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Yoga and Happiness

When we laugh, we invoke the joy of Brahman and go straight to the bliss body (the ananda maya kosha) and experience the bliss or realisation of the self, or our true nature.  The mind unmodifies and bliss floods the mind.  Laughter is the joy of happiness of your own divine self – the realisation of God in this moment.” 

(James Swartz on why laughter and being happy is what is the meaning in life.)

Yoga helps us to realise that our true nature is happiness.  This is NOT just about the postures – but applying yoga philosophy off the mat to your every-day life.  These ideas are discussed further on retreats, but here are some of the steps to finding happiness taken from yoga teachings: 

  • Be flexible.  Accept whatever life delivers to you.  The biggest cause of suffering is not accepting reality.  Surrender to ‘what is’ and practice non-resistance. This is the karma yoga teaching in yoga – do what you have to do with a sense of gratitude and offering to your higher power, but leave the results up to this power. Don’t try to control the outcome. Remember that there is always a lesson in apparent suffering.  We can’t always see the big picture and this might take time to realise.
  • Don’t compare and compete with others.  This is actually is biggest cause of stress and our society engenders this by persuading us to consume more and more and by also encouraging us to feel fearful; that we are not good enough and that buying something will make us happy and help us to ‘keep up’and be more complete.  But this doesn’t work and most of us continue to feel inadequate and insecure.  So the way out of this is to practice accepting yourself as you are.  Loving yourself is even better. You can’t truly love others until you love yourself first.  So don’t try to compare.  What’s the point?  You are you and you are perfect, whole and complete just as you are.  And if you don’t feel that is true, then use it as a mantra and fake it until you make it!
  • You are as you think you are.  The mind is all-powerful.  If you see yourself as a victim – then you are a victim.  If you see yourself as happy and that obstacles are  challenges rather than obstructions –  then that is a good attitude to develop.  Someone or something may cause us hurt initially but we are responsible for holding on to our suffering.
  • You may have a  goal, or an idea of what direction your life is going in.  But keep this flexible.  If something changes, accept the change and go with the flow.  Keep your goals small and manageable.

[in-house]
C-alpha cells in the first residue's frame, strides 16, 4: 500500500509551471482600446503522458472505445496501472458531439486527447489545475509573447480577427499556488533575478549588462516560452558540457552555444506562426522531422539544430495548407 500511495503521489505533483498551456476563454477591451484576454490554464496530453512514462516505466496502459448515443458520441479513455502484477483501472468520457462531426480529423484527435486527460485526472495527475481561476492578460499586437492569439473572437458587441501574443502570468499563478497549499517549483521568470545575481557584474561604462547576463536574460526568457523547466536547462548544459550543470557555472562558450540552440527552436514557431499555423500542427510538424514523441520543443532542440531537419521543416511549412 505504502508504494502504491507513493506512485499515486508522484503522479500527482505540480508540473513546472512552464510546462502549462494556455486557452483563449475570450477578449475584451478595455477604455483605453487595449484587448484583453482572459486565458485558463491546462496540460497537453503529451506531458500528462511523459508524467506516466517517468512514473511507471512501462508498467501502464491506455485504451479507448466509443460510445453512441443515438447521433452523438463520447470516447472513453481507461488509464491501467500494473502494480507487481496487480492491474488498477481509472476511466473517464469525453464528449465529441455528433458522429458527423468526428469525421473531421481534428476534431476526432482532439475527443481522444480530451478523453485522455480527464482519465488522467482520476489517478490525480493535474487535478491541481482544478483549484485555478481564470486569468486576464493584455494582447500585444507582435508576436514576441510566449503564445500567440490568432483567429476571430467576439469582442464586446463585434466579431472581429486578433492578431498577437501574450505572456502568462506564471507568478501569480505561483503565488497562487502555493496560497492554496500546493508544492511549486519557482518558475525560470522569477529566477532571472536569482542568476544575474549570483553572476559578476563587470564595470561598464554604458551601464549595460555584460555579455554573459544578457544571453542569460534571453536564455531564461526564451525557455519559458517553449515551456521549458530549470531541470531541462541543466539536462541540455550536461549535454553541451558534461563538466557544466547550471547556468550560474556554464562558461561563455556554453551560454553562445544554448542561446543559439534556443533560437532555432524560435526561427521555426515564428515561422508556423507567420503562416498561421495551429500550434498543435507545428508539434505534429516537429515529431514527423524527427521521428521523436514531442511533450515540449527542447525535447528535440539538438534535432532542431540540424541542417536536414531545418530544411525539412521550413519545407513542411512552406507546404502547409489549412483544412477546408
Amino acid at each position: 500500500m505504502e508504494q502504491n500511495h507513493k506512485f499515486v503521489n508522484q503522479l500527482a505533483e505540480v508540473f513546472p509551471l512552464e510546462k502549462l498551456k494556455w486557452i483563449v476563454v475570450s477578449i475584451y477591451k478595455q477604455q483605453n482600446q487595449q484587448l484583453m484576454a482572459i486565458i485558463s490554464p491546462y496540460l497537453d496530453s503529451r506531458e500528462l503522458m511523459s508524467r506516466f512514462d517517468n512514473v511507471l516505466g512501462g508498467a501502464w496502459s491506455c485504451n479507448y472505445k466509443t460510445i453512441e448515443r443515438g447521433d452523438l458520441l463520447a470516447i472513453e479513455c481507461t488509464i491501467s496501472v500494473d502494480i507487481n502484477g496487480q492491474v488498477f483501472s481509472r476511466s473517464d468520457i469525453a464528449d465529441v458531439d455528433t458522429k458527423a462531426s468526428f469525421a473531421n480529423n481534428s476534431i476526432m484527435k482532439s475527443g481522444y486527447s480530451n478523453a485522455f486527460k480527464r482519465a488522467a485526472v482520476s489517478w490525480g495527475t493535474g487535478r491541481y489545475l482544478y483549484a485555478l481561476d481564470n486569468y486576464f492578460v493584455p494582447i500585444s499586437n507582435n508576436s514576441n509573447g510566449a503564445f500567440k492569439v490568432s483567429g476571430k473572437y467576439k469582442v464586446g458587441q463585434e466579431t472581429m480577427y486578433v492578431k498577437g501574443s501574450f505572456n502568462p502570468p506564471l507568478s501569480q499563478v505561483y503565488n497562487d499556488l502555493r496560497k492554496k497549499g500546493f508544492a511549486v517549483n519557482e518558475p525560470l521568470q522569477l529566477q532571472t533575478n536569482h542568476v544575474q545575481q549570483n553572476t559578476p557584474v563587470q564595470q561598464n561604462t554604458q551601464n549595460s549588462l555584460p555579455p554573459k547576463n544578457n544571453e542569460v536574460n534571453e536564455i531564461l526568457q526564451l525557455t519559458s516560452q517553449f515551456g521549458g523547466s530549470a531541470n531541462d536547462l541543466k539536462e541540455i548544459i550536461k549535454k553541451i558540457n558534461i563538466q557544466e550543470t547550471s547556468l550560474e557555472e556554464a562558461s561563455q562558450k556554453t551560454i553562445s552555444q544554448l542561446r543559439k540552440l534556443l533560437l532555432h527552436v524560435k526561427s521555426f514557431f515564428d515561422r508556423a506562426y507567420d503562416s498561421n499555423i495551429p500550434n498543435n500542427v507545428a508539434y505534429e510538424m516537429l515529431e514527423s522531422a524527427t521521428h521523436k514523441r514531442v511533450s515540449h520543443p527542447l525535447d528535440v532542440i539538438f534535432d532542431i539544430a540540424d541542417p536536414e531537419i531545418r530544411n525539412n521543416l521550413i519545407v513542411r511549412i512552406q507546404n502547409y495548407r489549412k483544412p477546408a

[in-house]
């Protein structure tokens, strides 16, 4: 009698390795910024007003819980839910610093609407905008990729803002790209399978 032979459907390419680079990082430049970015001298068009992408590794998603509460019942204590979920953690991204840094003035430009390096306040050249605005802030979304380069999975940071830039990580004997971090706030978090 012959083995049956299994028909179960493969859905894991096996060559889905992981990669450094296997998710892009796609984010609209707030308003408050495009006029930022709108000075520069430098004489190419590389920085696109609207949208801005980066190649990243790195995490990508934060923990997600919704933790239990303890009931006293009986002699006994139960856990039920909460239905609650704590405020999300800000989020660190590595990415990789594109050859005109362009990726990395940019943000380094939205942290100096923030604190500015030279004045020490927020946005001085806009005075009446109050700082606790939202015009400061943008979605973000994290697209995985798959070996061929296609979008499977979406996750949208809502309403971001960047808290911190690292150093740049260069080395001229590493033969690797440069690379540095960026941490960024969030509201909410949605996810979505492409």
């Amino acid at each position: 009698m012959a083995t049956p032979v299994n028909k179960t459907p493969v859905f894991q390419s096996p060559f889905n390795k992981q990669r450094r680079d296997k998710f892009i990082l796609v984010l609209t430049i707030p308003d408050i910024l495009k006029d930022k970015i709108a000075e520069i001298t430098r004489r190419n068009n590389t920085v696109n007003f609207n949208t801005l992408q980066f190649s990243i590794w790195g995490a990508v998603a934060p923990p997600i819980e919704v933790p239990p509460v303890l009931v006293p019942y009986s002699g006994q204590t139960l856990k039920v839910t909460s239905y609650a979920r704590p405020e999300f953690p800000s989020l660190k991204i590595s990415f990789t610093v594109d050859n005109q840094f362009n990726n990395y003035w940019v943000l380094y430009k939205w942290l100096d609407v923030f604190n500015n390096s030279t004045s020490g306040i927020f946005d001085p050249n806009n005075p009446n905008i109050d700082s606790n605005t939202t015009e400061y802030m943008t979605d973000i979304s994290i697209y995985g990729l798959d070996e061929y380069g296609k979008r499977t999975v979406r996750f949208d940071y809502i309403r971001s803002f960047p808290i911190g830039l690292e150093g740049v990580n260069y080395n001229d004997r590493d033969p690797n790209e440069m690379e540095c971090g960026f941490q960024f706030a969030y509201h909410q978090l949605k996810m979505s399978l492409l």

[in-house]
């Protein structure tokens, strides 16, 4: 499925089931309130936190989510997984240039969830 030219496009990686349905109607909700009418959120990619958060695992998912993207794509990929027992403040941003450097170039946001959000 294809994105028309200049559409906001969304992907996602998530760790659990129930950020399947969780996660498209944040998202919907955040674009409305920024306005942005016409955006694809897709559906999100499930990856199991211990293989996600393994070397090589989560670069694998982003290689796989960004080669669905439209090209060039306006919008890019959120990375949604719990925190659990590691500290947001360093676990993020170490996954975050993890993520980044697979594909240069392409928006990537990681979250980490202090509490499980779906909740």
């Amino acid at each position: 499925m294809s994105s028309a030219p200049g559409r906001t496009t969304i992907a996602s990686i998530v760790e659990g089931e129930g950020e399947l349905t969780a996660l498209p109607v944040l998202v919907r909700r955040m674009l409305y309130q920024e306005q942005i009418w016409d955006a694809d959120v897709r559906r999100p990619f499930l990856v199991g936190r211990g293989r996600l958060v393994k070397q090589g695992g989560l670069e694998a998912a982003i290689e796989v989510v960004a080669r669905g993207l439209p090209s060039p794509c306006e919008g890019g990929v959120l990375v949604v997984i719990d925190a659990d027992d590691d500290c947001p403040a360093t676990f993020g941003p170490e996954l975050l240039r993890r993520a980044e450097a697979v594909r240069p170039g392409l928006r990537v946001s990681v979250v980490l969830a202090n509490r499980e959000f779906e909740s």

• Forgive and let go.  How real is the past?  It’s just an idea in your mind.  If you don’t forgive and if you hold on to anger you are only hurting yourself. Beware of being addicted to your drama or story.
  • Understand that freedom is happiness; that is based on our true nature.  (Yoga teaches us what this is).We cannot get happiness from that which is external and impermanent.  Relationships, objects, possessions – all are impermanent and will cause us to suffer if we become too attached to them.
  • Love without attachment.  This is hard for many people, but this is true love.  Loving another enough to let them go and not trying to control them is genuine love – not that which is needy or too attached. Respect the freedom of your loved ones.
  • When life is difficult think ‘So what!’ In other words  – don’t sweat the small stuff.
  • Keep it simple.  Downsize your life if you need to and try not to overload your life with socialising, ‘things to do’ or over-stimulation.  Keep life simple is an excellent mantra for happiness.
  • Keep in the company of positive inspiring people who don’t pull you down and who have good values. Hang out with radiators, not drains!
  • Try to adopt equanimity of mind; whether life seems ‘good’ or ‘bad’.
  •  Develop love and compassion for all, while remembering that this starts with yourself.
  •  Drop trying to be perfect.  Relax!
  • And finally: Breathe slowly!

With thanks to the The Patanjali yoga Sutras, the Vyasa ashram and my teacher James Swartz.

Suggested reading:

The Art of Happiness – Dalai Lama
A New Earth – Eckhart Tolle
1,000 Names for Joy – Byron Katie
How to Attain Enlightenment – James Swartz

Other resources:  – see the non-duality interviews